We met with our Historic Society last night to make a decision on a back door style. The society advocates for door restoration if possible and some situations replacement. My door was not salvageable (dry walls screws hold it together) and not really appropriate for my house.
A plank style door (below) like we found in our Beverly Jog would have been more typical of 1750. Our addition is not original to the main house so that’s why we have a weirdo door.
The society asked me to bring in three different door styles as options. I decided not to include the Dutch door because even though I love it; I realized if I had the door open my indoor cat would be able to jump out. I could probably lock him in a room while we have the door open but that sounds completely impractical and kinda cruel.
Words like “simple, feels like a back door, this options looks too much like a french door”, came up while the board discussed the different styles. In the end a nine-light with two vertical panels was picked. The door has to be wood and the windows true divided light. Meaning they must be individual single-paned windows. I was happy they choose an option with windows because I had fears they would ask me to use a solid paneled door. Yay for light in my someday kitchen! We didn’t get into hardware but I assume they would prefer I choose something simple and not go over-the-top. The door should be considered an utilitarian piece and not be treated like a decorative front door was the feeling I got from the board in the meeting.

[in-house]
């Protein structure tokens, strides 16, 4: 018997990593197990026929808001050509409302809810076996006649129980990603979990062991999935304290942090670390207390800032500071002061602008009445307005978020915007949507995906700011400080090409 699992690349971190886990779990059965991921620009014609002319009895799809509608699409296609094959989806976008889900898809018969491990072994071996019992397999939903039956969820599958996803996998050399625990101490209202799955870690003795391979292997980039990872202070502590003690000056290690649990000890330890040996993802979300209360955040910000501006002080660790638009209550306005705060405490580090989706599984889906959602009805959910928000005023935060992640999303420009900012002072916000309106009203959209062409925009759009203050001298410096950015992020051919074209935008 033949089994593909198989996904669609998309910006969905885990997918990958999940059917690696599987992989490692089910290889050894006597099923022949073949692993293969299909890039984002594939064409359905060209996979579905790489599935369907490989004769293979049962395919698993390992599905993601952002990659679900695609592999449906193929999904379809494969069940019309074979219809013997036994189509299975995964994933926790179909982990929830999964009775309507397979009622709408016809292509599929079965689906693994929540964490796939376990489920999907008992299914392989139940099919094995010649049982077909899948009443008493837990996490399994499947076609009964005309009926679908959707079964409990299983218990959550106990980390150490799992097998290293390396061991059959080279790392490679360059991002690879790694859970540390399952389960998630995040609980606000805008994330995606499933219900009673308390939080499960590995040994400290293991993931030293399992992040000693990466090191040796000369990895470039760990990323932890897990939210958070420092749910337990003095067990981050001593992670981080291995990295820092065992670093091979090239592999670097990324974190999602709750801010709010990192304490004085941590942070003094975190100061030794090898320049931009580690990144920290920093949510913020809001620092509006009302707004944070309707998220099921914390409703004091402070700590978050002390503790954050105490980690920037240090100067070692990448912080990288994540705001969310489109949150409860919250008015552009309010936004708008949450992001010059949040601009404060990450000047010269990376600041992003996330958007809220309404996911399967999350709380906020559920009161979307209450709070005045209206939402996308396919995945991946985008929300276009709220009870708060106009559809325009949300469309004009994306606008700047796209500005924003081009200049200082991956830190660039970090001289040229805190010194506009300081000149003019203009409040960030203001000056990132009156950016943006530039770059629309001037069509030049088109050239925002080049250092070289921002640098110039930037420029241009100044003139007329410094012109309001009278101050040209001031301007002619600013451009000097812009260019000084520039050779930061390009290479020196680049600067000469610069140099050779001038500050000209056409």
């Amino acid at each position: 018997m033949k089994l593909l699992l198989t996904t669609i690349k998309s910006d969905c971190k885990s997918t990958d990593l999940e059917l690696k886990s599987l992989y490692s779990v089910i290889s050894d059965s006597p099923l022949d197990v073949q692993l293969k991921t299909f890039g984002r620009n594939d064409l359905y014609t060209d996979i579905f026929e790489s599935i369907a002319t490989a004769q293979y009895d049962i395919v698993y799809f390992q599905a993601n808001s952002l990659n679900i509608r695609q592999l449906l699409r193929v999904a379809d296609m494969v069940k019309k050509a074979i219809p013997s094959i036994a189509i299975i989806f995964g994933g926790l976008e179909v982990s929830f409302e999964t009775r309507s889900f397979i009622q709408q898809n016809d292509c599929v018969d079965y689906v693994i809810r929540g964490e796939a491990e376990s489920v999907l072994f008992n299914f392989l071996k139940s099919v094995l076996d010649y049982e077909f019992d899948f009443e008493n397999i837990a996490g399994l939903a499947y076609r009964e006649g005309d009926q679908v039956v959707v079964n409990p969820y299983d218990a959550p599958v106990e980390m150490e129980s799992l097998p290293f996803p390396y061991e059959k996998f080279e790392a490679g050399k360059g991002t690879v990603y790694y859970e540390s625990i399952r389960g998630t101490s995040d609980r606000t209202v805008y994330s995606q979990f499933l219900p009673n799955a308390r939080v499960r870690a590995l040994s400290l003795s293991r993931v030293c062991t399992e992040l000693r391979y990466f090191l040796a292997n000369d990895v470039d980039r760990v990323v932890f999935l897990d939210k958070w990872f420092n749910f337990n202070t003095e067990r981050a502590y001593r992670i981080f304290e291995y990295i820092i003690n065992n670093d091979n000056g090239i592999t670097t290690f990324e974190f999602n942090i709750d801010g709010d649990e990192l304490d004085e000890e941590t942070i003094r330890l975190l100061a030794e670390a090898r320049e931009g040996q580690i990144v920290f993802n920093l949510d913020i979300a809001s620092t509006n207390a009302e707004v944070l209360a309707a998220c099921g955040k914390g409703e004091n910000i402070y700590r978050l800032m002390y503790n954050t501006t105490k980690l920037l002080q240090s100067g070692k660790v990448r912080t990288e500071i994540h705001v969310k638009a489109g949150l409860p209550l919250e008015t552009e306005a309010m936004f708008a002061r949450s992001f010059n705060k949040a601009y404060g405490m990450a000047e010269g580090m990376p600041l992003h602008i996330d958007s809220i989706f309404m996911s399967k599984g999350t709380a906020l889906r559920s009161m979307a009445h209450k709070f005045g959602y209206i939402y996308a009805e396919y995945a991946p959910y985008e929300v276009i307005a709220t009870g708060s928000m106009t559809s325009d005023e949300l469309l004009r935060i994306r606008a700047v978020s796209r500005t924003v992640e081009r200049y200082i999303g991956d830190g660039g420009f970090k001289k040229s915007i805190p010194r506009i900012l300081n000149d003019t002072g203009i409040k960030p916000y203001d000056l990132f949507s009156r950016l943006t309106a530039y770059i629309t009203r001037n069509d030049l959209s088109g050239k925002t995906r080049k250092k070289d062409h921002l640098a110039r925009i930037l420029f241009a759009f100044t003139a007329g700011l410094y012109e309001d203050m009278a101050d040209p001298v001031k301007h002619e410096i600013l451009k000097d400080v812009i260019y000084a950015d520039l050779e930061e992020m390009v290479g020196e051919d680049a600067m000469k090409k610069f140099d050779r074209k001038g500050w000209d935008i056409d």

Above are options from wood door manufacturer Simpson, I showed at the meeting. New wood doors aren’t solid wood. They are veneered with a wood core. Solid wood doors can twist and warp but my local lumber yard suggested veneered doors are bomb proof and will never twist an inch.
So now we need to decide if want to get a new door or try searching for an old solid wood door in the 9-light style. Greg and I both have fears of the new door looking too perfect. But new doors have the advantage of coming as a complete kit with the door jam and threshold—all the measuring is done for you! Below a solid wood 9-light Old House Parts sent me. I’ll report back with our findings…
Our current back door in all its glory, plexi glass windows and trim held in with dry wall screws. The hinge have been mortised at least 3 times because the screws ripped out of the door, the hardware is purely decorative, that door couldn’t keep the wind or a “ham” burglar out. -G
This is the plank door we found behind a wall and shingled over in the Beverly Jog.